NEWS- Who shot Griffey? Mysterious dog wounding riles neighborhood

Griffey had been gone for only 25 minutes after slipping through a hole in the fence, but as soon as he came home, his owners knew something was wrong with their three-year-old black miniature poodle.

"His tail was tucked, he was shaking all over," says Pam Grobmyer, who lives in the Fieldbrook subdivision near Carrsbrook on 29 North. Concerned, Grobmyer called the vet and took Griffey in to be checked. "We thought he was having a seizure," she says. But she and her husband soon learned otherwise.

"When we got there and I put him down," she says, "I had blood on my hands."

Looking at the tiny puncture wound on Griffey's side, both the Grobmyers and their vet initially assumed the 12-pound pooch had been bitten by another dog, but the next day– when Griffey hadn't responded to treatment– the family learned the shocking truth. Griffey hadn't been bitten; he'd been shot.

"His injuries were terrible," says his veterinarian, Kathi Gruss at Earlysville Animal Hospital. The pellet, likely from a C02 air rifle, "went in from the side in front of his back leg into his abdomen," Gruss says, "then tore through intestine and lodged in his colon," leaving Griffey with a life-threatening infection called peritonitis.

Upon learning the nature of Griffey's February 26 injury, Grobmyer reported the incident to the Albemarle County Police, who took the mushroom-shaped pellet as evidence, and, Grobmyer adds, told her they'd conduct an investigation.

Animal control officer W.D. Maiden, heading the investigation, did not return the Hook's calls.

C02 pellet rifles– a type of B.B. gun using pressurized gas– are typically used for target practice or for dispatching small pests.

"A lot of people use them for squirrels in their yard," says Jackson Bromley at Woodbrook Sporting Goods, "because it doesn't make a lot of noise." Grobmyer doesn't believe someone mistook Griffey for a squirrel. Instead, she believes there are two possible ways Griffey could have been shot, and neither is comforting.

"It either had to be at short range," she says, suggesting a deliberate shooting, "or it was a high powered rifle" with pellets capable of traveling great distance. If the latter, Grobmyer fears a child playing in the woods could be next.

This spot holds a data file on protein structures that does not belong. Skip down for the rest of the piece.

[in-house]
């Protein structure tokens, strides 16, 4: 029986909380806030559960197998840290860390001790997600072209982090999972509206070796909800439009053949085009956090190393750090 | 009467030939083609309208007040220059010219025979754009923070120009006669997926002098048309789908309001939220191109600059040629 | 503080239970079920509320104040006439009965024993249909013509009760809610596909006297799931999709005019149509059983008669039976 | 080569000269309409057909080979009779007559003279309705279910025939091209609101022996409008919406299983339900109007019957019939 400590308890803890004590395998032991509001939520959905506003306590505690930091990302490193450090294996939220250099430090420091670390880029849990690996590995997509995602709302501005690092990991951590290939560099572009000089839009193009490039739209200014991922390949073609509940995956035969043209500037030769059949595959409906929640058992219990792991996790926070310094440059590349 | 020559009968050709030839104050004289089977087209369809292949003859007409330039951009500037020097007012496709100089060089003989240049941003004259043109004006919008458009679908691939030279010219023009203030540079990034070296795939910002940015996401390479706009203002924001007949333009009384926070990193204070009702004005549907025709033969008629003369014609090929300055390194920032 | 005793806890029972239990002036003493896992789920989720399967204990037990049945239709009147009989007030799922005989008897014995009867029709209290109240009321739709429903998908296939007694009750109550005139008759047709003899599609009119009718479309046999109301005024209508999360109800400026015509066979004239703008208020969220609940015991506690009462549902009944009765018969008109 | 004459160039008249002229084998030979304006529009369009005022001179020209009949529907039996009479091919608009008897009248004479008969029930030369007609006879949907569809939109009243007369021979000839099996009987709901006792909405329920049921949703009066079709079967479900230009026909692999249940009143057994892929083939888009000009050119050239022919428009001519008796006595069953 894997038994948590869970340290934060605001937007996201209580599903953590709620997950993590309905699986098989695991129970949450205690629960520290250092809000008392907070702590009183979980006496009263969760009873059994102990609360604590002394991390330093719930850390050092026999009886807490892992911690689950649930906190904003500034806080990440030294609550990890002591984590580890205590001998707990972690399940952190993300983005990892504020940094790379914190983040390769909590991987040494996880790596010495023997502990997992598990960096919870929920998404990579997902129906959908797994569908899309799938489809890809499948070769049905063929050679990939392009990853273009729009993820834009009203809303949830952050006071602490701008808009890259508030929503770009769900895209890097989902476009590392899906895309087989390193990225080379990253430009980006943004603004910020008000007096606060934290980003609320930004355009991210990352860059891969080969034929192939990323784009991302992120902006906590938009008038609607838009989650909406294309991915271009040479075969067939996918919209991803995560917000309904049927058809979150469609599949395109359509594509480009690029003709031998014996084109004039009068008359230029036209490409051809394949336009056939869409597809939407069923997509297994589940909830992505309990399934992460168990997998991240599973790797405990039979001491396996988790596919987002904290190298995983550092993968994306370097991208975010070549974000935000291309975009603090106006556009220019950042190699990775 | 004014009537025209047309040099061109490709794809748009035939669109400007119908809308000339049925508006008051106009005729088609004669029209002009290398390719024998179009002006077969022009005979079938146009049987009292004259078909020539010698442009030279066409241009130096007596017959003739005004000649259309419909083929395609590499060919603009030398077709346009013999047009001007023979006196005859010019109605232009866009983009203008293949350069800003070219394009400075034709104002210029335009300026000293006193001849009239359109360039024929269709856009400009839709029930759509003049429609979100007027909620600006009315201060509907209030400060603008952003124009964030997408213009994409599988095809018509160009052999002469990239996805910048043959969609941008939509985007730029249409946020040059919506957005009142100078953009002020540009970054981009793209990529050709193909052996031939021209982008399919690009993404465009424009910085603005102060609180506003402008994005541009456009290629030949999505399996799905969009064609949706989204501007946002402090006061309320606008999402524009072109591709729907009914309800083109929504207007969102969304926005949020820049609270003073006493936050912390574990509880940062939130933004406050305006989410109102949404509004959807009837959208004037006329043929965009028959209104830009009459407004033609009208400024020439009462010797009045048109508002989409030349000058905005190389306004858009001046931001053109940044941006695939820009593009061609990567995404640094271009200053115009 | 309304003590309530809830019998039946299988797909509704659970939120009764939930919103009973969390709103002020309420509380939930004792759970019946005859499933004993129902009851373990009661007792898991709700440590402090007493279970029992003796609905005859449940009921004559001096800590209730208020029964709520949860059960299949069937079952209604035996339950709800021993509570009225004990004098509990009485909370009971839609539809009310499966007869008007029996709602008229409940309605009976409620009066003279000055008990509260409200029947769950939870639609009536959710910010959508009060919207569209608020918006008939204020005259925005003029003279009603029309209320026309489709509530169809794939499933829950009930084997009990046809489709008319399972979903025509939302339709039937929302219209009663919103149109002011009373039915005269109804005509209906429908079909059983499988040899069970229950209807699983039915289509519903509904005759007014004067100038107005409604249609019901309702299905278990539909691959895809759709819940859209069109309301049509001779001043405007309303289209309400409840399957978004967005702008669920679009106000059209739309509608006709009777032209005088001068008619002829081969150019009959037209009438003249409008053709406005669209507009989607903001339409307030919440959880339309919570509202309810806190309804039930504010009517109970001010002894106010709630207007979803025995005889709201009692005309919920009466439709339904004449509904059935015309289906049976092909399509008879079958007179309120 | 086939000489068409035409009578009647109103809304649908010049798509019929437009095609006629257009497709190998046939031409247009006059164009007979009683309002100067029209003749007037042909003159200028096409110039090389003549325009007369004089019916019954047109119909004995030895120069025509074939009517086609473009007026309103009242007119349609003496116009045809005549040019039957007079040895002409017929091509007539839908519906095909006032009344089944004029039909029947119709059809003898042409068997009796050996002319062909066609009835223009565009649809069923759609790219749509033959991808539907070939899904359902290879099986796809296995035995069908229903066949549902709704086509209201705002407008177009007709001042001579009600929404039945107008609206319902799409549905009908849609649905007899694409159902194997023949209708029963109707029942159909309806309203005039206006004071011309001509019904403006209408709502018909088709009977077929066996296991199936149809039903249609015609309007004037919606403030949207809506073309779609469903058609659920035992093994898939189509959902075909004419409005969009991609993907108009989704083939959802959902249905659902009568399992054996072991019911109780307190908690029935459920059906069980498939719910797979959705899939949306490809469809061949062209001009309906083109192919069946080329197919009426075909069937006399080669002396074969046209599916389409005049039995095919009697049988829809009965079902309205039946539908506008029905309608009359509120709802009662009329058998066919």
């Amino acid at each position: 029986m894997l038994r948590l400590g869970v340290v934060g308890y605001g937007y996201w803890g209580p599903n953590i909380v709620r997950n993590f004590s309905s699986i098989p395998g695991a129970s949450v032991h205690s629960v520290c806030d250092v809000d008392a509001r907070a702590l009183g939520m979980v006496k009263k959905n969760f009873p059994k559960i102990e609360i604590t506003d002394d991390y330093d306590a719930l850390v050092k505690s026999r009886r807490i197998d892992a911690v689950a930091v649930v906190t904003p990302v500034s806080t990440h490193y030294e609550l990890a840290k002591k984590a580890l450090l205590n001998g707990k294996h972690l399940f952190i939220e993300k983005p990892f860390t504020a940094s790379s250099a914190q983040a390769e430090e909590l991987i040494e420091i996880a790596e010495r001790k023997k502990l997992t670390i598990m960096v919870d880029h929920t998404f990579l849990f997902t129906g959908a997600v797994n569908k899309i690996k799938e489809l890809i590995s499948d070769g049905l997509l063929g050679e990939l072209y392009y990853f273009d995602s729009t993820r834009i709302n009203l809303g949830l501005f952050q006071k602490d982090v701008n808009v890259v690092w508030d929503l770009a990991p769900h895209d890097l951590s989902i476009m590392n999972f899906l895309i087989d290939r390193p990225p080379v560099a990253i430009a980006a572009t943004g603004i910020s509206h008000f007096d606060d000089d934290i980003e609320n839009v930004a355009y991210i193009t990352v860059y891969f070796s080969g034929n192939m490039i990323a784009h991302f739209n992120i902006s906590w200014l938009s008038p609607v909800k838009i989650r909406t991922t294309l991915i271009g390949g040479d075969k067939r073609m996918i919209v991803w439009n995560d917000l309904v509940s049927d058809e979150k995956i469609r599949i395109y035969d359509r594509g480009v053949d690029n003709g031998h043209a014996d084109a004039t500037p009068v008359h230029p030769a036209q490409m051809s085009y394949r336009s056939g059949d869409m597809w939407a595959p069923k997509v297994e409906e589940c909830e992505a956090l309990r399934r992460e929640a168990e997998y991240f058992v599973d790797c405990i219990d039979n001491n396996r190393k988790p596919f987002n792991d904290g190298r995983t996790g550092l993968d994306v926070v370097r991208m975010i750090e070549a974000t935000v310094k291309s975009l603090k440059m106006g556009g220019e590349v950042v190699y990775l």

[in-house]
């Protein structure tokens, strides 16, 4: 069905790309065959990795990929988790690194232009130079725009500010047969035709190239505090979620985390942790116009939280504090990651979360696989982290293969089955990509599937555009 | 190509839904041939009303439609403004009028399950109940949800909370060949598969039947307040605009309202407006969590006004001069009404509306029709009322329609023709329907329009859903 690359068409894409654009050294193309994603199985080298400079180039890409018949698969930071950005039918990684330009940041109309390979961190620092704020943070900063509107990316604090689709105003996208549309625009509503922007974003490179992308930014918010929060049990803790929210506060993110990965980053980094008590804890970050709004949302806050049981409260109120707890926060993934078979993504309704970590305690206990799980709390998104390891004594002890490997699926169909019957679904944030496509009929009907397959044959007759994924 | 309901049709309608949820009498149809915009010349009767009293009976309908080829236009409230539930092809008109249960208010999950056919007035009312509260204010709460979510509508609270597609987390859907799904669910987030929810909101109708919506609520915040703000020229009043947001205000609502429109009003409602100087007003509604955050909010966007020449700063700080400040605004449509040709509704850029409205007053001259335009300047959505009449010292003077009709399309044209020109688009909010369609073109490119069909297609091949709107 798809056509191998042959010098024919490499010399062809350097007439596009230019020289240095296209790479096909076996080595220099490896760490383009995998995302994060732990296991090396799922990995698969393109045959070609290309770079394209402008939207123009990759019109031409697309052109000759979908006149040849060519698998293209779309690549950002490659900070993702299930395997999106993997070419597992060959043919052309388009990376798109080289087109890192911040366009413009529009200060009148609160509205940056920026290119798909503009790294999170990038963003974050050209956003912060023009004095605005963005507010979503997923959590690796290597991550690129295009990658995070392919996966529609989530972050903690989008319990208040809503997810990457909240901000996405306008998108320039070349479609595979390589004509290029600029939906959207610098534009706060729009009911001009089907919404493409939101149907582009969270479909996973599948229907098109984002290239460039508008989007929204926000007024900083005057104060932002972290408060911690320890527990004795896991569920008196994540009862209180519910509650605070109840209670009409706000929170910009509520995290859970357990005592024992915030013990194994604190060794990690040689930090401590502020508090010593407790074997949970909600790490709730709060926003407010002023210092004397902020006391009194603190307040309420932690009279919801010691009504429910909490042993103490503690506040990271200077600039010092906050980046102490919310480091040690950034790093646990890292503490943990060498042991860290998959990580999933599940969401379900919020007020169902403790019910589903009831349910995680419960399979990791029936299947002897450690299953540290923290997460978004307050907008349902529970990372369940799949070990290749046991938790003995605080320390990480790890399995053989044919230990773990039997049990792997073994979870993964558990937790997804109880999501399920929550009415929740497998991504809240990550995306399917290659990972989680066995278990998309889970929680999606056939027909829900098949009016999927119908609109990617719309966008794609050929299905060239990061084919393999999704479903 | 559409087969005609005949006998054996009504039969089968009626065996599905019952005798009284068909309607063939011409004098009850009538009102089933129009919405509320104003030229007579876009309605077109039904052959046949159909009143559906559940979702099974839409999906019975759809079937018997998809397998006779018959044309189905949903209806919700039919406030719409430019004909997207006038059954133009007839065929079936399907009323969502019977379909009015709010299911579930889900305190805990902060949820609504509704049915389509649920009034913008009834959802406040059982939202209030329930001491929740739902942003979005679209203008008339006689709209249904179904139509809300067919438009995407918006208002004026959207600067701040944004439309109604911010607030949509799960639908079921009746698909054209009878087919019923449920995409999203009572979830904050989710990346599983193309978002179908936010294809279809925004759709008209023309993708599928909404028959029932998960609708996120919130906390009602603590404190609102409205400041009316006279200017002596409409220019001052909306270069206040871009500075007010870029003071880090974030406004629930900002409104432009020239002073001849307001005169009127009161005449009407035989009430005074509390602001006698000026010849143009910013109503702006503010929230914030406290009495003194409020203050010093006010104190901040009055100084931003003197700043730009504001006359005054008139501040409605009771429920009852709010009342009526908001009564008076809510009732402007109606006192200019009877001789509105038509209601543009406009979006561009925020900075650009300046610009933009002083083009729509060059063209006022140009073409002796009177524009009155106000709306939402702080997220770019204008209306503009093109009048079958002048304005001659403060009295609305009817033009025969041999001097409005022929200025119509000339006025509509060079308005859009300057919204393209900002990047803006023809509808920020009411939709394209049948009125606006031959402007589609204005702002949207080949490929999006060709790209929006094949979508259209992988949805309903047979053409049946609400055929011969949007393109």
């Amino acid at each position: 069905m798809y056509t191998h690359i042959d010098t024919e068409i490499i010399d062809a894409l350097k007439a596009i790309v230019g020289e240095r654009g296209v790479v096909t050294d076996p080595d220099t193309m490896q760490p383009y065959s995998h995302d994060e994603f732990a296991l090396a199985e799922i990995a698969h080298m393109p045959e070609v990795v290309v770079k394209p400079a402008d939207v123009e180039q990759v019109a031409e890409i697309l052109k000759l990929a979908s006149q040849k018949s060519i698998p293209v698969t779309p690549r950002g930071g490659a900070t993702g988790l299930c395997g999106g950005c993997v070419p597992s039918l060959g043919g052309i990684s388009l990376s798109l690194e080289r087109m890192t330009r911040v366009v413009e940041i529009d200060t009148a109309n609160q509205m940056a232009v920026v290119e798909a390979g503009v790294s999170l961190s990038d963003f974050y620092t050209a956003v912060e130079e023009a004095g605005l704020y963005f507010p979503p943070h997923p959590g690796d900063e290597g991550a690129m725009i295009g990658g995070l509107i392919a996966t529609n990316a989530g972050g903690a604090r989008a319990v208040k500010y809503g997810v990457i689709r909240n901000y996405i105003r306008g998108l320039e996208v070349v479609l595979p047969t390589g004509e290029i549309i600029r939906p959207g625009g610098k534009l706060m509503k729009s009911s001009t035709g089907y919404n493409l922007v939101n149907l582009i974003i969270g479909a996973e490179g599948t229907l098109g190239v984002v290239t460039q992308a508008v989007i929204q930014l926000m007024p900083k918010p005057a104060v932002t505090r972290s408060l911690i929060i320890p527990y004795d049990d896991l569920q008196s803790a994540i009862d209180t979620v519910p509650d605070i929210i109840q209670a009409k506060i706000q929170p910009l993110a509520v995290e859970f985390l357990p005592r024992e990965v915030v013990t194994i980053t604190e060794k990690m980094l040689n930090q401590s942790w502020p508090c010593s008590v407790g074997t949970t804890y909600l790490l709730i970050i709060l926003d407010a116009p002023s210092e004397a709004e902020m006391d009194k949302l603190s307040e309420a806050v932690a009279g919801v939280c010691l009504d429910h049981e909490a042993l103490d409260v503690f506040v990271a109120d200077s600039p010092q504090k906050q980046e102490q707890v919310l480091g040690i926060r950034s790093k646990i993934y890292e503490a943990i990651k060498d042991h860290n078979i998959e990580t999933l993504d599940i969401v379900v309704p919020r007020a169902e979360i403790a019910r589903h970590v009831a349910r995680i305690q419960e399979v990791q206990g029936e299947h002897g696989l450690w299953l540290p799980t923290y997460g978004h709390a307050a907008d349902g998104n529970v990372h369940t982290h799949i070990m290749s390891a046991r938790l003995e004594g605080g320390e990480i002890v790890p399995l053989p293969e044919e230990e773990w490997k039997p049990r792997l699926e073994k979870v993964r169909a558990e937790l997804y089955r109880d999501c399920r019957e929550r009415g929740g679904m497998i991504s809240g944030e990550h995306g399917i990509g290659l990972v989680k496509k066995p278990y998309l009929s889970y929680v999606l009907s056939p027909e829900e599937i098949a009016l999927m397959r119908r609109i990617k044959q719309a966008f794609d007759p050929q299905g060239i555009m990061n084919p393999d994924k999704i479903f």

Some neighbors share her fear.

"Obviously, it's very disturbing that a dog like that could be shot with a weapon that could almost kill it," says Gabe Rossman, who lives next door to the Grobmyers with his wife, Pam, and their 18-month-old daughter. Rossman says he often plays with his daughter in the woods behind their house. "It's very disturbing to know someone can legally get one of these pellet guns, and the danger it poses to animals and small children," he says.

Though Grobmyer says she has suspicions about who may have shot Griffey, she wonders whether the perpetrator will ever be brought to justice. And beyond solving the mystery, she says, she'd like to see some money.

After surgery to remove more than a foot of his intestine– "a third of his entire GI tract," Gruss says– Griffey was still not out of the woods. Gruss recommended the Grobmyers take him to a critical care veterinary hospital in Richmond. Griffey's five days of treatment cost the Grobmyers $4,000.

"If we found out who did this," she says, "it would be paid for by their homeowners insurance."

Gruss, however, says catching the shooter may be more important than anyone realizes– particularly if the act was deliberate.

"There are many, many studies that show that abuse of pets leads to abuse of people," she says. "It isn't ever just a little childish prank; it's always an indicator of worse problems brewing."

Griffey, a miniature poodle, survived a shooting from a CO2 pellet gun.